Ryanair passenger wins support of 357,000 Facebook users after €300 charges
TUESDAY - Ryanair is a brand that barely exists in social media, but it is one that is possibly one of the most talked about. Certainly in the UK and Ireland.
The story of a woman who was charged €300 by Ryanair for printing six boarding passes, and won the support of more than 357,000 users after she posted on Facebook in just five days, is a prime example of that.
But what of Rynair’s response in social channels? Absolutely nothing, not a peep, it chooses not to engage and acts like an analogue rather than a digital brand. It begs the question is Ryanair a socially toxic (but successful) brand?
Suzy McLeod from Newbury, Berkshire, posted on what she probably thought was the budget airline’s page (it has 171,000 likes and has official pictures) after being charged €60 a piece for each boarding pass.
But with a strapline that reads “Ryanair is an airline with a great sense of humour! If you have none it is your own problem, not ours – ; ) ” it is pretty clear that it is not a real page. Or else it was setup and quietly forgotten about.
Real or fake it really doesn’t matter. This story has made a massive splash. The noise in social channels has spilled right across the media with reports in many newspapers and websites.
McLeod simply asked Facebook users to “like” her comment if they thought it was unfair and they did in their tens of thousands.
This is what McLeod posted on Facebook:
“When flying from Alicante to Bristol yesterday, I had previously checked in on-line but because I hadn’t printed out the Boarding Passes, Ryanair charged me €60 per person!!! Meaning I had to pay €300 for them to print out a piece of paper! Please ‘like’ if you think that’s unfair… : – ( “
The unprecedented number of Facebook likes was accompanied by more than 18,000 comments most of which were supportive — although there are the odd few pointing out that the airline does warn about its charges.
However, there appears to be no response from Ryanair, which appears largely to avoid social media or engaging with customers where ever it can.
Ryanair does warn passengers to print their own boarding passes if they are checking in online, but it is the size of the bill for printing six sheets of paper that has shocked many.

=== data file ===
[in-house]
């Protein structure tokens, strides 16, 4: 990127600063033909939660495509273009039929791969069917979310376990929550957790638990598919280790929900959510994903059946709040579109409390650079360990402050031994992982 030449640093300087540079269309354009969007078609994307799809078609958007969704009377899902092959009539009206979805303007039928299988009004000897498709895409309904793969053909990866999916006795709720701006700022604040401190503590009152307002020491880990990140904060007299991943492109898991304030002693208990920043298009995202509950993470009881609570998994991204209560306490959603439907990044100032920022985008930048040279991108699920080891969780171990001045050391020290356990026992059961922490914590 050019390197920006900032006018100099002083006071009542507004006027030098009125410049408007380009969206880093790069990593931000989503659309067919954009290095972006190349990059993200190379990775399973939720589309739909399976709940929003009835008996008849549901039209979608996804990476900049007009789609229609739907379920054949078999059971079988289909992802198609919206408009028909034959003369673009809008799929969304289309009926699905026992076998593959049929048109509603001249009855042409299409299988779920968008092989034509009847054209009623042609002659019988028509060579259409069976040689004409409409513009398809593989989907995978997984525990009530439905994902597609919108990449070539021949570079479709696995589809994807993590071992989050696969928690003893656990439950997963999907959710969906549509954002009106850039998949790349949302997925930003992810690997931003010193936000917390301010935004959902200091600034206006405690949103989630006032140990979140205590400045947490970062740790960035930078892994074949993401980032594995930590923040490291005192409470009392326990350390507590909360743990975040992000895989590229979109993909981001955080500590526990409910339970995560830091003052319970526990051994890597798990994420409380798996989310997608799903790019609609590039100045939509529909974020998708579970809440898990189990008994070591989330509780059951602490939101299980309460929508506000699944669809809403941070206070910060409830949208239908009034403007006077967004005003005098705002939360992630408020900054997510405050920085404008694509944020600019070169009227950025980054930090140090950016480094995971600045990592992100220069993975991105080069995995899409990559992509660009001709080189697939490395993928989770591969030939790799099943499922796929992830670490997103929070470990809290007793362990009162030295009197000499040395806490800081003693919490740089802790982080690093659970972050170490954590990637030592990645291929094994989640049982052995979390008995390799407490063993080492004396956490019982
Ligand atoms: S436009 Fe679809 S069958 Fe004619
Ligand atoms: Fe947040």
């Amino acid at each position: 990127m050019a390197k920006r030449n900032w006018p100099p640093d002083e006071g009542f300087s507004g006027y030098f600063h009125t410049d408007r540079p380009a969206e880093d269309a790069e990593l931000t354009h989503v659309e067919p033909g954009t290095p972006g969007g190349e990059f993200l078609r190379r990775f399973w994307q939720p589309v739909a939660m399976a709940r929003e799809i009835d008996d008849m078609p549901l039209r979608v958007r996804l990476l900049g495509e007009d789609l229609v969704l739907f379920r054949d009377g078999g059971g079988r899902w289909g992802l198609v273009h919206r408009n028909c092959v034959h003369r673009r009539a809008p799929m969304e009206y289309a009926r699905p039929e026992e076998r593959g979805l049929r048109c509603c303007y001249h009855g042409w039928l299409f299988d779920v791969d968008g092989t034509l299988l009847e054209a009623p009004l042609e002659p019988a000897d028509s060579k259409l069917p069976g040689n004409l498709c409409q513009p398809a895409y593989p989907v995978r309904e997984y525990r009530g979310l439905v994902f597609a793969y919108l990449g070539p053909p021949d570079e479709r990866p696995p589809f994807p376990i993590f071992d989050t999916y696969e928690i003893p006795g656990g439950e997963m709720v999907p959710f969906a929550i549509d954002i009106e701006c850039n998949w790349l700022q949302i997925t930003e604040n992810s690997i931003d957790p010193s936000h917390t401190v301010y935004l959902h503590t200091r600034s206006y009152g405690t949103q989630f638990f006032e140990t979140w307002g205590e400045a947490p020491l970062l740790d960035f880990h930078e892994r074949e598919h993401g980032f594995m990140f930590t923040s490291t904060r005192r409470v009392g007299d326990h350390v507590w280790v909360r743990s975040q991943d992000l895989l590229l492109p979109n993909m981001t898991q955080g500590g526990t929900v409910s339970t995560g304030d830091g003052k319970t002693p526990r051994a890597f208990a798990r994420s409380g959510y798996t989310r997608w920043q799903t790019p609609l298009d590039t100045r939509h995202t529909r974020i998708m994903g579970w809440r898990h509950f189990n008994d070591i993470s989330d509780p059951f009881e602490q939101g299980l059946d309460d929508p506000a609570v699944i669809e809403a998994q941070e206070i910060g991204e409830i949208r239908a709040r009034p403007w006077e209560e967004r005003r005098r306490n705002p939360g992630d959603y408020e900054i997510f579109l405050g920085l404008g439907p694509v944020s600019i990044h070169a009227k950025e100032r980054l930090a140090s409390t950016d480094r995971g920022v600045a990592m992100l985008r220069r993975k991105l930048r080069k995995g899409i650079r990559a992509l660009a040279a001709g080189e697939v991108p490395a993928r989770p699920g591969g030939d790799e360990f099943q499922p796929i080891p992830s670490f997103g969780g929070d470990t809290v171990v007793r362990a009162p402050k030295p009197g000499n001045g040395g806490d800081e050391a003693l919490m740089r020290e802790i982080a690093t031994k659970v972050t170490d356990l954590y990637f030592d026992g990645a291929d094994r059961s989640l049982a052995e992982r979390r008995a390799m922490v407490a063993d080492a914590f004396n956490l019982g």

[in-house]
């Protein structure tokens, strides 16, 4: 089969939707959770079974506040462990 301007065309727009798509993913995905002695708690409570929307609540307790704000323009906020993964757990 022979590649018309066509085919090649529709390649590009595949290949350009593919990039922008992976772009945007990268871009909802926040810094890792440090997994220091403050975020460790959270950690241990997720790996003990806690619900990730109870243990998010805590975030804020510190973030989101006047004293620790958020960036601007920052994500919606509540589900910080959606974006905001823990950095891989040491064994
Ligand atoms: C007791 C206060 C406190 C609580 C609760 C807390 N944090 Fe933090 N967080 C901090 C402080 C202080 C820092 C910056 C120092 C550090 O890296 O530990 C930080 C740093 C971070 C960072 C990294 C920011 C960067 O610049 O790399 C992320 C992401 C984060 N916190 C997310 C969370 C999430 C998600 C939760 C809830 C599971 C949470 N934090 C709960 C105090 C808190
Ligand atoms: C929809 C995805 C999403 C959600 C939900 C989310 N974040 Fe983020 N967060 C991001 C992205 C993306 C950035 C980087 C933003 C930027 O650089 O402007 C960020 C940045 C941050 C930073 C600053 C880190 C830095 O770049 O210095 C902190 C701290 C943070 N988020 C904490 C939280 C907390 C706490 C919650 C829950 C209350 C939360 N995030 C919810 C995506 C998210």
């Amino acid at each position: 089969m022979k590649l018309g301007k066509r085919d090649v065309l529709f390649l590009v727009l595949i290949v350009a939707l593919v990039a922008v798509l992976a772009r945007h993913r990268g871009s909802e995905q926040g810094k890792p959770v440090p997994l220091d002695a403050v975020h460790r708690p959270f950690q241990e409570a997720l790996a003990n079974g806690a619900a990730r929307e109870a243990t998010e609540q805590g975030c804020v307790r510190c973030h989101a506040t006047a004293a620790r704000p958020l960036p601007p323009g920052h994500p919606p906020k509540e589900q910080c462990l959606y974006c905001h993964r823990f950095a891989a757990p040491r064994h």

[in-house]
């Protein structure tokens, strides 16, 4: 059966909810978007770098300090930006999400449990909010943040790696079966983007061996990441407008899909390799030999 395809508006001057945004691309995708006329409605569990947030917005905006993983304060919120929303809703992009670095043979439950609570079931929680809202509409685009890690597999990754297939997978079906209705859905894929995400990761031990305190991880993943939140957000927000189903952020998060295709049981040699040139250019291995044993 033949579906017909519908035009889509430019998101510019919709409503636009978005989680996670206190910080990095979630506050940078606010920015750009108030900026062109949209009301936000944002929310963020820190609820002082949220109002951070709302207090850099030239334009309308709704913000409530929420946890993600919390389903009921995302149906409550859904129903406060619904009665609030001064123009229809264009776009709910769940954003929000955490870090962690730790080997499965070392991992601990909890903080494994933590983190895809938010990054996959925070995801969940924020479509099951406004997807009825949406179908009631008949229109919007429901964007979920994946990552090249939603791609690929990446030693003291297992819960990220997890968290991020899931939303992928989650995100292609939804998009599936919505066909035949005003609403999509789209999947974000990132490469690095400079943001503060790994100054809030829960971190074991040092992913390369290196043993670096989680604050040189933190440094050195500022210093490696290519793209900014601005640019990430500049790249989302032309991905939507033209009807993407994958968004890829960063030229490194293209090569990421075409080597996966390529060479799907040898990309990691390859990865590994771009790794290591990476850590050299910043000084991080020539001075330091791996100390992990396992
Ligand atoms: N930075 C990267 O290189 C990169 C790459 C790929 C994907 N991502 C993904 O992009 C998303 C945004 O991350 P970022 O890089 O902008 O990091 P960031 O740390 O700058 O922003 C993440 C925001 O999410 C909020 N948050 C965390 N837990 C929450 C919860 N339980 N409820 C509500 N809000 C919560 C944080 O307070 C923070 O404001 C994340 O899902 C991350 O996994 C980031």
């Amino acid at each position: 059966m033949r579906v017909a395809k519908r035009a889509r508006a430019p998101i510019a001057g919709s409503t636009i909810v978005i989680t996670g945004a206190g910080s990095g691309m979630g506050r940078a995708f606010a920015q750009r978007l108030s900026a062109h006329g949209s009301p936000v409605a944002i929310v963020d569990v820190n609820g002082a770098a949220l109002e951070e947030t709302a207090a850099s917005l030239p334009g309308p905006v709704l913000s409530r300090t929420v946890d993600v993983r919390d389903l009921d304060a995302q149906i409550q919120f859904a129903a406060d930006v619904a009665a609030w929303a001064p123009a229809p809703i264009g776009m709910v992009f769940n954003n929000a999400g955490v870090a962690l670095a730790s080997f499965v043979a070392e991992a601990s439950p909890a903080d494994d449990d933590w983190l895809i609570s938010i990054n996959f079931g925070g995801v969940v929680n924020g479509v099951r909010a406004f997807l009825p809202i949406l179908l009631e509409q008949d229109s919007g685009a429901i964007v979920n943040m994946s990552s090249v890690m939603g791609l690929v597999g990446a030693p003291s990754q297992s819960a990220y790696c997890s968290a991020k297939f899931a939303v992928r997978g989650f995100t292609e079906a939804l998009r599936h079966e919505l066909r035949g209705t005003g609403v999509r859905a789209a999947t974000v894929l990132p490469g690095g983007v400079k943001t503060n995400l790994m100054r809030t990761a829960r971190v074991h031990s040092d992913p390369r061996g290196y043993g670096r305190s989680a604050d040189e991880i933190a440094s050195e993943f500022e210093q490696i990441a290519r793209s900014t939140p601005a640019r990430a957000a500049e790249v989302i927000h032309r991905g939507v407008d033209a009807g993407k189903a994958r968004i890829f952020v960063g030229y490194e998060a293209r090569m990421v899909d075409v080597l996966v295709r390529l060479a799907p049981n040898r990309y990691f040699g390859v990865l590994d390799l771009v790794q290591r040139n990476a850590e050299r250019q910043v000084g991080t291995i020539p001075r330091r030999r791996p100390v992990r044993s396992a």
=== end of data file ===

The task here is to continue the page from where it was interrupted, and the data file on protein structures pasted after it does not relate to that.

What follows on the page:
The airline is famous for its charges and in addition to the €60 fee for issuing boarding passes passengers are charged a €6 per person per flight “admin fee” and a €6 “web check-in fee”. Add to this the cost of checking in a single bag, which can cost between €15 and €50, and the budget airline looks increasingly less budget.
The only response from Ryanair has been a statement in which it reminds passengers that: “As clearly outlined in the terms and conditions passengers agree to before a Ryanair booking can be completed, and in emails sent to the passenger before travel, passengers must check-in online and print their boarding card before travel as failure to do so will result in a boarding card re-issue penalty.”
The amazing thing about the story is that Ryanair is one of those brands whose reputation can seemingly withstand a social media assault like this. It just brazens it out and sticks to its T&C despite the almost certainty that stories like this will encourage many to switch, where they can, airline brands.
It doesn’t listen and it really doesn’t appear to care.
It would be so simple for it to respond and wave the charges, but because it levies such unreasonable charges in the first place that seems like an unlikely outcome.
On its website it is probably one of the world’s few western airlines not to have any social media presence listed.
It is the same on Twitter. Its only official Twitter feed is for press releases and it doesn’t engage. There are no @replies.
As Richard highlights below one of the few times it has engaged with social channels it ended like this, as CNN reported in 2009:
Ryanair attacked “idiot” and “lunatic” bloggers Wednesday after a customer highlighted what he said were flaws in the budget airline’s Web site.
Dublin-based Web developer Jason Roe was booking plane tickets online when he discovered what he thought was a glitch that allowed him to book free Ryanair tickets.
“Ryanair can confirm that a Ryanair staff member did engage in a blog discussion,” said the airline’s spokesman Stephen McNamara. “It is Ryanair policy not to waste time and energy in corresponding with idiot bloggers and Ryanair can confirm that it won’t be happening again. Lunatic bloggers can have the blog sphere all to themselves as our people are far too busy driving down the cost of air travel.”